Mr. Shoei Yamana is a reserved man, but one with great presence. When he walked in the room, and without saying a word, it was clear that there was an important individual here.
After waiting for the barrage of people wanting to meet him, I casually approached Mr. Yamana’s assistant, explained who I was and asked if I could do a headshot. The young woman nodded and smiled, and respectfully leaned in and informed him of my request.
A busy man for sure, he looked at me, looked at my cameras, smiled and asked where I’d like to photograph him. We walked a short distance down the corridor to my portable studio setup, and without saying a word, Shoei turned his body into the light, pulled his head around, dropped his chin, put the back of his tongue on the roof of his mouth and was ready to go.
This is the first shot I fired, and the winner. I managed to get a few more shots in, but Mr. Yamana’s curiosity took over, and before I could ask for any more images, he stepped forward and started asking about my taped up camera. “What’s this one?” I informed him that this was the Fujifilm X-Pro2. “Ahhhh…I see. I used to be a photographer you know?”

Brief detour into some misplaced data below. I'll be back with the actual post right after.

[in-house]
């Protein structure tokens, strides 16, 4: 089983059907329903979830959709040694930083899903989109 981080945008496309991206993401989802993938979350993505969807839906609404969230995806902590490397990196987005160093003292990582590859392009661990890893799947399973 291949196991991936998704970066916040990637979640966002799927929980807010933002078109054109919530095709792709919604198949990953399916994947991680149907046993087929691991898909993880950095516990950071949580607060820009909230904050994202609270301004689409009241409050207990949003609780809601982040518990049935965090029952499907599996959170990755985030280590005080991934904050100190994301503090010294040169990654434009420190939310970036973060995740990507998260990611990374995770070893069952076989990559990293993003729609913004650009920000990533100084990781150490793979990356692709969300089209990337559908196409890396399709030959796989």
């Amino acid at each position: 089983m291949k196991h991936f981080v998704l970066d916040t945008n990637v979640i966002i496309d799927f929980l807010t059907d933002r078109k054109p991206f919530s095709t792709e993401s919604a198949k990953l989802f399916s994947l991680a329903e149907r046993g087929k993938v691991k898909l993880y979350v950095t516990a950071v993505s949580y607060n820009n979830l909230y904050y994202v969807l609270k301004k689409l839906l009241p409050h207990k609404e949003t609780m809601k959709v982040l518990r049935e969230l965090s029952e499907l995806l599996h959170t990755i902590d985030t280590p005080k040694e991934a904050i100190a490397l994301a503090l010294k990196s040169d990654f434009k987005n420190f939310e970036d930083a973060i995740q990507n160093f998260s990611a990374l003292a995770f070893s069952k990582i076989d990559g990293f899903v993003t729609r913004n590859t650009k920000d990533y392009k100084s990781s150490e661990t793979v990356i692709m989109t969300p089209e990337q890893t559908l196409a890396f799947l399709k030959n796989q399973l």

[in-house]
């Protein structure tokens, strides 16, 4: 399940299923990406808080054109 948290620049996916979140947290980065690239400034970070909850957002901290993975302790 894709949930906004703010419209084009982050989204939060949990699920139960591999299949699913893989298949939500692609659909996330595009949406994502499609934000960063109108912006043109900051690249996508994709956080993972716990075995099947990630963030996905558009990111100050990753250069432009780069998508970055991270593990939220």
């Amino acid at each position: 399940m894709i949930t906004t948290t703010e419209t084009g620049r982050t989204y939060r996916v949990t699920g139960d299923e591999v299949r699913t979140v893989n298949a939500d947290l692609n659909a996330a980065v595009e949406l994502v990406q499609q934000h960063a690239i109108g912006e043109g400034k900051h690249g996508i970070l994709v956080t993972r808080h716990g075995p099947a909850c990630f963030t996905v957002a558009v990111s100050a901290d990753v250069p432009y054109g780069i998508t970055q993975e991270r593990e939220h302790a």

“Well, Mr. Yamana, I should thank you, because my very first camera was a Minolta XG1.”
“Really? I used to use that one quite a lot as well. You know, Minolta Konica developed a lot of the early digital technology that you now see in Sony’s Alpha line of mirrorless cameras.” …that was about the point where my jaw hit the floor.
Needless to say, it was quite cool to have an instant bond with another photographer over a piece of gear that we both used, many years, and many miles apart. He asked to see the image in the camera, smiled, and said, “Oh, this is why I’m better behind the camera,” with a smile and a laugh. We shook hands, bowed, and he was off to be mic’d up.
Talk to me at @mountaindan or via the contact form.